Mixing a low-to-mid 90's fastball with solid command, and a hammer curve utilized in two-strike counts, De Los Santos should be a strong asset in the minors for the Angels. Development will be the key, trying to make his slider or changeup an offering worthy of using at the Major League level, helping him become more crafty. Give it time, but De Los Santos could be a nice asset down the road.

2017 Expected Starting Point: Double-A or Triple-A Bullpen

  • Cody Ege, LHP

Returning to the Angels organization is Cody Ege on a minor-league deal. It truly is, "what you see is what you get," when it comes to the 25-year-old. A waiver claim in August, Ege was stellar as a lefty specialist, keeping left-handed hitters to a .208 average and .417 OPS, allowing just one run in 8.2 innings with the Angels. Ege was non-tendered in November, and granted free agency soon after. The Angels brought him back on a minor-league deal, and are hoping to use the sidearm lefty in key moments, using him as depth at the LOOGY position.

2017 Expected Starting Point: Triple-A Bullpen

  • Drew Gagnon, RHP

In a trade that brought Martin Maldonado to Anaheim, and sent Jett Bandy to Milwaukee, Gagnon fell under the "throw in" category. A swing-man in his minor-league career, the 26-year-old has repeated Triple-A over the last two seasons, and it may be the same case again in 2017. Whether he was the piece that simply completed the trade, or was someone of interest of the Angels is yet to be seen or heard of, but regardless, he'll be in Tempe come Spring.

Working in the low-to-mid 90's with his fastball, he's a two-weapon man. His changeup is regarded as his best offering, with his off-speed pitch being nothing above fringe. It's believed he'll be used as a starter in the Angels organization, so the innings may allow him to continue the progress of his slider, and fixate the command of his fastball to flawless levels.

2017 Expected Starting Point: Double-A or Triple-A Rotation; Swingman

  • Kevin Grendell, LHP

The buzz around Kevin Grendell isn't just noise, he's the real deal. Between some struggles in his early career, Grendell came to the Angels on a minor-league deal and has done nothing but produce. Maneuvering between both Single-A affiliates to Double-A in 2016, the 23-year-old held bats to a .170 average, striking out nearly 14-per-nine, and seeing a 2.64 ERA. The numbers are only promoted by his pure stuff.

A lefty who works in the mid 90's regularly, Grendell is as nasty as it gets in the Angels' system. Working from a three/quarter angle, the balls jumps out of his hand on left-handed hitters. He backs his fastball up with a big looping curve from the same angle, dropping from 93-96 all the way to the mid 70's, making guys look silly. The relief crop in the Halos system is decent, and once Grendell throws strikes consistently, he'll benear making a Major League impact.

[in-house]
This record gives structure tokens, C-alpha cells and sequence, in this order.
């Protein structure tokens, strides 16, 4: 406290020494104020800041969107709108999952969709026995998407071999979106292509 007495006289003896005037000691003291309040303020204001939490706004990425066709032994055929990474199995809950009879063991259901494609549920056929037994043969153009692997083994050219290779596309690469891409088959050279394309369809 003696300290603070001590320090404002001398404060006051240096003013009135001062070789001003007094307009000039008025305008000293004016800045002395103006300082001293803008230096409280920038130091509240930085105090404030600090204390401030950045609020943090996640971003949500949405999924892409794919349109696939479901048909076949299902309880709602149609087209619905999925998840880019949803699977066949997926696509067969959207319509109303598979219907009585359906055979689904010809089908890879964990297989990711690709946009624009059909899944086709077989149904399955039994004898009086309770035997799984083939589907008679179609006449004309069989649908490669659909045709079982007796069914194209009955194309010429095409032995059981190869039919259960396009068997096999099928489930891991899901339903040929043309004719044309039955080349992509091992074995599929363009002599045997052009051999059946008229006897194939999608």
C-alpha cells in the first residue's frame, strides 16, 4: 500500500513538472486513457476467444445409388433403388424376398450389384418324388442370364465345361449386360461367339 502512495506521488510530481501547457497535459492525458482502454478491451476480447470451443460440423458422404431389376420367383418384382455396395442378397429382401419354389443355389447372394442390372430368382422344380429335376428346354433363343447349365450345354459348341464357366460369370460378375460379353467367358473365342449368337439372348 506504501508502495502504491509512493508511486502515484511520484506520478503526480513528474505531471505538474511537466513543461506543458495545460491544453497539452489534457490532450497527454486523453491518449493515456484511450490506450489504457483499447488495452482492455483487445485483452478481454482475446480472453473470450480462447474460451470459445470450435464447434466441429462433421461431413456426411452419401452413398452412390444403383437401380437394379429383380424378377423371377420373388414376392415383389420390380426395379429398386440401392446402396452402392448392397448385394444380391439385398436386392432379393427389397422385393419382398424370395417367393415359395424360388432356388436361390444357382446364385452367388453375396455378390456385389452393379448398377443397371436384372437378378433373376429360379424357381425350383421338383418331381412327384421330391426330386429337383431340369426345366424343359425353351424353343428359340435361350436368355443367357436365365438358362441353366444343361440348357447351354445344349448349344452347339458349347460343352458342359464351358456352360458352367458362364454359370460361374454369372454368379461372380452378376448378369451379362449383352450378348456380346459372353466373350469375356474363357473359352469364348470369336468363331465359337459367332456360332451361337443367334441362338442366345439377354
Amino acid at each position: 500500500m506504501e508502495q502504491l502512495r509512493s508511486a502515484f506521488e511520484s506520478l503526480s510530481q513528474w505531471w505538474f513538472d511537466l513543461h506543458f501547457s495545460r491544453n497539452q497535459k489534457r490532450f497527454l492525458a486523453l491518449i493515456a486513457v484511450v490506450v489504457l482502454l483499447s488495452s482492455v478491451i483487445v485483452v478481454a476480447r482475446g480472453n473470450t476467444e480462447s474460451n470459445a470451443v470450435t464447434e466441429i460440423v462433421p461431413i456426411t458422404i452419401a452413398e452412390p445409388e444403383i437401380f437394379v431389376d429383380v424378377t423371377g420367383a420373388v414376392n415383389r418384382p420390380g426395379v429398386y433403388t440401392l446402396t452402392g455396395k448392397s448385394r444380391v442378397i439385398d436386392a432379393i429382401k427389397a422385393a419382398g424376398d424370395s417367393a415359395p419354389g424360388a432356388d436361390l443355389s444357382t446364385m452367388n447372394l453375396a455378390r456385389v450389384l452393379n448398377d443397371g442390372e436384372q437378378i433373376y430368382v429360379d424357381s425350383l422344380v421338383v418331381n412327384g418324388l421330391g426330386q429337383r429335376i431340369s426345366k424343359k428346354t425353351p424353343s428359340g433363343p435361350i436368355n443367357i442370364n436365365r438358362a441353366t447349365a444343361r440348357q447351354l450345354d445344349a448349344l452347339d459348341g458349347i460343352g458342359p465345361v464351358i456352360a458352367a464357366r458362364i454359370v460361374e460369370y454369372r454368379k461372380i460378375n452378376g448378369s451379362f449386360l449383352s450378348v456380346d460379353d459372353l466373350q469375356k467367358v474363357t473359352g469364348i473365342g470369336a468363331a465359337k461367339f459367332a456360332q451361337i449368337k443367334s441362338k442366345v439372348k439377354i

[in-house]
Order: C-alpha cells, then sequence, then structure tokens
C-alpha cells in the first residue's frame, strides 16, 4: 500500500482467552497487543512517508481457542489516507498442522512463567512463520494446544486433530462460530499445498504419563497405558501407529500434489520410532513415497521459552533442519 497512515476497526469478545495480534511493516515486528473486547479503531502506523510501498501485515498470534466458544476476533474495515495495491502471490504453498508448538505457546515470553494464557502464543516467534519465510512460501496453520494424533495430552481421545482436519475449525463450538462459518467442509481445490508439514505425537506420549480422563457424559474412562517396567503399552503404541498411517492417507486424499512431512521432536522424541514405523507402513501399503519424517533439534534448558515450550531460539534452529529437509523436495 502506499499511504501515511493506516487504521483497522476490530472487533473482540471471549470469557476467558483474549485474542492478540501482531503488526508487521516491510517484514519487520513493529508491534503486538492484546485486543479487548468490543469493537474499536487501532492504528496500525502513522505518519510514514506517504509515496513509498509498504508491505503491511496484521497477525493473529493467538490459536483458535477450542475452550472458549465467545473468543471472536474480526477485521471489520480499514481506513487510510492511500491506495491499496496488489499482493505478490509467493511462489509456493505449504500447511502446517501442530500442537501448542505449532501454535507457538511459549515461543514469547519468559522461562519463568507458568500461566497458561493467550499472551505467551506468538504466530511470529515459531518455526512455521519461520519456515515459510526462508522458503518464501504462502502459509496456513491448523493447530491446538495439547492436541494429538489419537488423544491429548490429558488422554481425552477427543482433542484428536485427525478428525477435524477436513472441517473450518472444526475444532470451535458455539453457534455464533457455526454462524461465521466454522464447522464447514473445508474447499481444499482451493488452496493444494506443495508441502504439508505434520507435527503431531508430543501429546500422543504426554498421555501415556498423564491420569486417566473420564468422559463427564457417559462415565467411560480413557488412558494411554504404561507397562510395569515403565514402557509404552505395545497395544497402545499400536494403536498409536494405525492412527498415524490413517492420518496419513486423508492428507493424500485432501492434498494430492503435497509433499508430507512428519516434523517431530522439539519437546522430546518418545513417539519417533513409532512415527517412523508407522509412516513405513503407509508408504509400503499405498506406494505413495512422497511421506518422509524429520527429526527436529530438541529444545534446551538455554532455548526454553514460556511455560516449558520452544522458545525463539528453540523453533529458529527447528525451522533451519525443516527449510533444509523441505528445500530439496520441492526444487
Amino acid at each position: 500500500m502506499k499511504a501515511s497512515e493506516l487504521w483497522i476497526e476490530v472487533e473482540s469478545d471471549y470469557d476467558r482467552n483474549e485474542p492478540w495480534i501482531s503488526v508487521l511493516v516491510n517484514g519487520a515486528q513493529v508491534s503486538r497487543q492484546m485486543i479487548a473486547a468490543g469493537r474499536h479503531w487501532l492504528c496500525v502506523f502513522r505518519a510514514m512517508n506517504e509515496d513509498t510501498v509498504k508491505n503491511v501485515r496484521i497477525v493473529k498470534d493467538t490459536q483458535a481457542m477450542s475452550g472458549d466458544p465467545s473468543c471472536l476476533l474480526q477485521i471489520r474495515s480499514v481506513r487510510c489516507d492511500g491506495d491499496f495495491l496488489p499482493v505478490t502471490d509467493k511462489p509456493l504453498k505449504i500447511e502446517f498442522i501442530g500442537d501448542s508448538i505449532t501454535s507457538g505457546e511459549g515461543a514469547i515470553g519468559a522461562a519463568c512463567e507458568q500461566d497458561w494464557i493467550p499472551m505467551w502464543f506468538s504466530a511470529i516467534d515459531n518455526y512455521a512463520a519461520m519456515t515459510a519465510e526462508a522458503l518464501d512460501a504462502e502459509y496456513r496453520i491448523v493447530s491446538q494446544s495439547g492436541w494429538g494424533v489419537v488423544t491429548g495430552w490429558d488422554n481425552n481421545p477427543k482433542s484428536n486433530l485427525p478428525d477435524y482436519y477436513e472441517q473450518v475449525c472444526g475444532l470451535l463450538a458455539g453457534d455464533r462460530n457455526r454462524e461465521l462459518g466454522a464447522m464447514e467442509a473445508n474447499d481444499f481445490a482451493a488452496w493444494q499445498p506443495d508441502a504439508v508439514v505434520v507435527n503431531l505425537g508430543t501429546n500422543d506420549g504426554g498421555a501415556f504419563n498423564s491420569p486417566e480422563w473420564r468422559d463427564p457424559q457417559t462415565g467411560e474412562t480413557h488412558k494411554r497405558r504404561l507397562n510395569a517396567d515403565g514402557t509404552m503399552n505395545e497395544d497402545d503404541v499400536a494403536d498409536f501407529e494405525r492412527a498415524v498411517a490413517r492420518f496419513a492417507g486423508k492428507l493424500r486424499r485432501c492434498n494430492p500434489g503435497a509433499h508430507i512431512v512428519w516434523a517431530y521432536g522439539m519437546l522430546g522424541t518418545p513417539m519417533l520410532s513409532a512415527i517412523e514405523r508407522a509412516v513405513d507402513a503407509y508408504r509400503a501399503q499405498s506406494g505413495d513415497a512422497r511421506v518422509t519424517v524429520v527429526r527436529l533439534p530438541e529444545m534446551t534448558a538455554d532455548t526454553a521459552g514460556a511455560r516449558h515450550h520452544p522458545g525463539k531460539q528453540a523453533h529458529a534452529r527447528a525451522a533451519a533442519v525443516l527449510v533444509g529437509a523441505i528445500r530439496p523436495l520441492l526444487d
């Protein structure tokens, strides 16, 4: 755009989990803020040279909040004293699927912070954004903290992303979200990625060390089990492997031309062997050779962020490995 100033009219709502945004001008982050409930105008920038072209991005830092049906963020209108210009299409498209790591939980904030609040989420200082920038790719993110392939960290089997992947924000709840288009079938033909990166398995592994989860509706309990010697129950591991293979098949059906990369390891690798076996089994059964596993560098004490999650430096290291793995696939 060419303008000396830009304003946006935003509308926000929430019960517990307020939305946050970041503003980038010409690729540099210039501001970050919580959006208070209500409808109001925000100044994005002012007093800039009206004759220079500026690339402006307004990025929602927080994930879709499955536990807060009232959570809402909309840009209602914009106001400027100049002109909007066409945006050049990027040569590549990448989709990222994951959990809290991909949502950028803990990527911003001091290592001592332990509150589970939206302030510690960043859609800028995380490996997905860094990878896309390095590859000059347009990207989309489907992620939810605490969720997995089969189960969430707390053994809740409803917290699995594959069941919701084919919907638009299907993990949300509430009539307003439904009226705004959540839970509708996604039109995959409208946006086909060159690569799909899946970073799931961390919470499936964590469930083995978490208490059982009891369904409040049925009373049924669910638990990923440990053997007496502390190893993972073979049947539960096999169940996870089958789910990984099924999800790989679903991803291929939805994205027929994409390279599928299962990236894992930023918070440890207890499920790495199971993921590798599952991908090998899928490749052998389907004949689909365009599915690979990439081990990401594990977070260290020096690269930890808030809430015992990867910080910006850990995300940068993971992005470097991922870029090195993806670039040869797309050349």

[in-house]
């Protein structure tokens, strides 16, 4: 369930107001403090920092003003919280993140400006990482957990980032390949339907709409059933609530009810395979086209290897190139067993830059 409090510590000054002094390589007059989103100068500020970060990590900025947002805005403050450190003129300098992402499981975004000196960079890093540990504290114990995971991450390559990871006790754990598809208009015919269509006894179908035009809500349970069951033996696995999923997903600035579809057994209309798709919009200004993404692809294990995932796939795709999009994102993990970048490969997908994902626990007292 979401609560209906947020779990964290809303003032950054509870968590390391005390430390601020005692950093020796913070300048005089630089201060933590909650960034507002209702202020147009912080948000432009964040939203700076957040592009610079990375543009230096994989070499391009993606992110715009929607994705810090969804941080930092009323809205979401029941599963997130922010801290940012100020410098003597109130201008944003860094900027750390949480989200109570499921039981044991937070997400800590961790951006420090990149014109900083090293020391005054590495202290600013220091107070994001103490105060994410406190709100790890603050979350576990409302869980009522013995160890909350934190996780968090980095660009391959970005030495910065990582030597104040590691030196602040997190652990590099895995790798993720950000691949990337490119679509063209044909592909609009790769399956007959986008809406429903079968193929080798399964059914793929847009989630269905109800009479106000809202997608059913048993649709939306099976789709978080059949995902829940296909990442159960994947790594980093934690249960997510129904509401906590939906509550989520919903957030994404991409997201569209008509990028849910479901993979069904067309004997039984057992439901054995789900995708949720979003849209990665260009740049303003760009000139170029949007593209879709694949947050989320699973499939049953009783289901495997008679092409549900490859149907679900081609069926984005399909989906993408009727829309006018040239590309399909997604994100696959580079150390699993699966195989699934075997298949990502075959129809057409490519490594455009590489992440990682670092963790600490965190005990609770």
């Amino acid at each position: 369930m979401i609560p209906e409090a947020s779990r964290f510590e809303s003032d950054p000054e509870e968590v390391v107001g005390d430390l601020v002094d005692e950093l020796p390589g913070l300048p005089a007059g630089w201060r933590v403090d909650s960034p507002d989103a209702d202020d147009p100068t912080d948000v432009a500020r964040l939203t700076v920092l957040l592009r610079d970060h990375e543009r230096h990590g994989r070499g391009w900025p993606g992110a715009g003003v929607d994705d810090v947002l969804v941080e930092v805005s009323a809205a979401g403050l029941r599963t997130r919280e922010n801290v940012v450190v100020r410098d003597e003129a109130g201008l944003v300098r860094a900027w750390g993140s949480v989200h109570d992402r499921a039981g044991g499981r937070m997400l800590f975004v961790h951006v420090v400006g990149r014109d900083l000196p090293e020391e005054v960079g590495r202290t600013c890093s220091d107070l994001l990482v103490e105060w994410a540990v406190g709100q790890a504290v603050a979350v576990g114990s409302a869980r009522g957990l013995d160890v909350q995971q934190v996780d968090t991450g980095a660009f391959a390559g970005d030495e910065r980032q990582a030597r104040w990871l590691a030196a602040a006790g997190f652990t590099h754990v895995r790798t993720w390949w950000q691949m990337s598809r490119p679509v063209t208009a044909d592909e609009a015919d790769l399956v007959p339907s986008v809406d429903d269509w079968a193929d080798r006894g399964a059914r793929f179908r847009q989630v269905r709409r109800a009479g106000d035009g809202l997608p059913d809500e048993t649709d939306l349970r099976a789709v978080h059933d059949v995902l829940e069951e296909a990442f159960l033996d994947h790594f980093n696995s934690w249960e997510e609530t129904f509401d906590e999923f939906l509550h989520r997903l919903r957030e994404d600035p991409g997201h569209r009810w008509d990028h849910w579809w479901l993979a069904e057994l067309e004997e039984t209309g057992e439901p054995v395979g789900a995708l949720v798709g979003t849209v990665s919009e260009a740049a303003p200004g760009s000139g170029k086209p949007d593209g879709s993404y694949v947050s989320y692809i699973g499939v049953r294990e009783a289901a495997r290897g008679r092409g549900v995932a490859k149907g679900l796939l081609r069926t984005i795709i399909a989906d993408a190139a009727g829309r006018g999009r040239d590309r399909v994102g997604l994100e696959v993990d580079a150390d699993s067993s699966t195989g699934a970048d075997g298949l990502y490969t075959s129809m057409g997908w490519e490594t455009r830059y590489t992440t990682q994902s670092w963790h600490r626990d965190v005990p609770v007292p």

2017 Expected Starting Point: Double-A or Triple-A Bullpen

  • Justin Miller, RHP

One of the first arms brought in over the off-season, Miller adds needed depth to the bullpen. His career has been lack luster, but has showed short stints of brilliance at the Major League level. Most promising was his 2015 campaign with the Rockies, where he posted a 115 ERA+ and struck out over 10-per-nine. If anything, he adds depth and should be ready if needed in the bullpen. Nothing more, nothing less.

2017 Expected Starting Point: Triple-A Bullpen

  • Blake Parker, RHP

The wheels on the bus go round-and-round, round-and-round, round-and-round. Blake Parker's off-season has been like the child's bus sing along. Beginning in August, Parker was DFA'd by Seattle and claimed by the Yankees. In October, DFA'd, claimed by the Angels. In November, DFA'd, claimed by the Brewers. In December, flip-flop. It's been a whirlwind for Parker, but it seems the Angels have finally been able to attain him, after he was DFA'd (again), and cleared waivers finally. At least teams have a desire to put this guy on their 40-man, right?

In his four-year career, Parker has a combined 3.87 ERA and 9.9 strikeouts-per-nine rate. He's beyond his best years, when he a 2.72 ERA and 143 ERA+ with the Cubs in 2013. The 31-year-old is another depth piece, and should be an asset at some point during the season. For his sake, let's hope he's not DFA'd again.

2017 Expected Starting Point: Triple-A Bullpen

  • Jose Valdez, RHP

The Angels saw something in Valdez they liked, and bought his contract from the Tigers in June. Though the designated him for assignment and he cleared, he's still a valuable depth piece in the Angels' eyes. In continued struggles to throw strikes, Salt Lake pitching coach, Erik Bennett, took a mixture of complex deliveries and turned it into one. The strikes came at no expense to Valdez's high 90's fastball, and the results showed - two runs in 26 innings.

The Major League results weren't stellar, as Valdez still had his ERA above four in 23.1 innings, so there's still work to be done. There's no argument though, that Valdez is another strong depth addition for the Angels, and he easily could be used over the course of the 2017. season

2017 Expected Starting Point: MLB or Triple-A Bullpen